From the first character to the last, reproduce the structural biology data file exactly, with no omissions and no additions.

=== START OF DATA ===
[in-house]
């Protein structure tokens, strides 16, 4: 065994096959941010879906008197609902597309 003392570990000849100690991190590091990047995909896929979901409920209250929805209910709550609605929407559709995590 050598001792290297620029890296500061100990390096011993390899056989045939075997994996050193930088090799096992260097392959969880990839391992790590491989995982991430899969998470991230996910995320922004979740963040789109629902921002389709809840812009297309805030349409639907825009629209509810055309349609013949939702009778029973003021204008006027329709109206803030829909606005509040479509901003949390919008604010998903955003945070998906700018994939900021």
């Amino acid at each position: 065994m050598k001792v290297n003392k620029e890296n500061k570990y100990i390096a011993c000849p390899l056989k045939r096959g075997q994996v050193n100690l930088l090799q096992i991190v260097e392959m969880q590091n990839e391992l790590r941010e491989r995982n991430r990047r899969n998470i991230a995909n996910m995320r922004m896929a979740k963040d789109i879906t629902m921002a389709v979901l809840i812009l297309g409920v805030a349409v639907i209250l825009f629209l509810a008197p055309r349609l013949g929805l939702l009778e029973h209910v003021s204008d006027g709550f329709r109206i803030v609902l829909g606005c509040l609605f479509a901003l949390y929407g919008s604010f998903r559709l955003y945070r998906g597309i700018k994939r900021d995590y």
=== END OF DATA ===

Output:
[in-house]
């Protein structure tokens, strides 16, 4: 065994096959941010879906008197609902597309 003392570990000849100690991190590091990047995909896929979901409920209250929805209910709550609605929407559709995590 050598001792290297620029890296500061100990390096011993390899056989045939075997994996050193930088090799096992260097392959969880990839391992790590491989995982991430899969998470991230996910995320922004979740963040789109629902921002389709809840812009297309805030349409639907825009629209509810055309349609013949939702009778029973003021204008006027329709109206803030829909606005509040479509901003949390919008604010998903955003945070998906700018994939900021």
């Amino acid at each position: 065994m050598k001792v290297n003392k620029e890296n500061k570990y100990i390096a011993c000849p390899l056989k045939r096959g075997q994996v050193n100690l930088l090799q096992i991190v260097e392959m969880q590091n990839e391992l790590r941010e491989r995982n991430r990047r899969n998470i991230a995909n996910m995320r922004m896929a979740k963040d789109i879906t629902m921002a389709v979901l809840i812009l297309g409920v805030a349409v639907i209250l825009f629209l509810a008197p055309r349609l013949g929805l939702l009778e029973h209910v003021s204008d006027g709550f329709r109206i803030v609902l829909g606005c509040l609605f479509a901003l949390y929407g919008s604010f998903r559709l955003y945070r998906g597309i700018k994939r900021d995590y």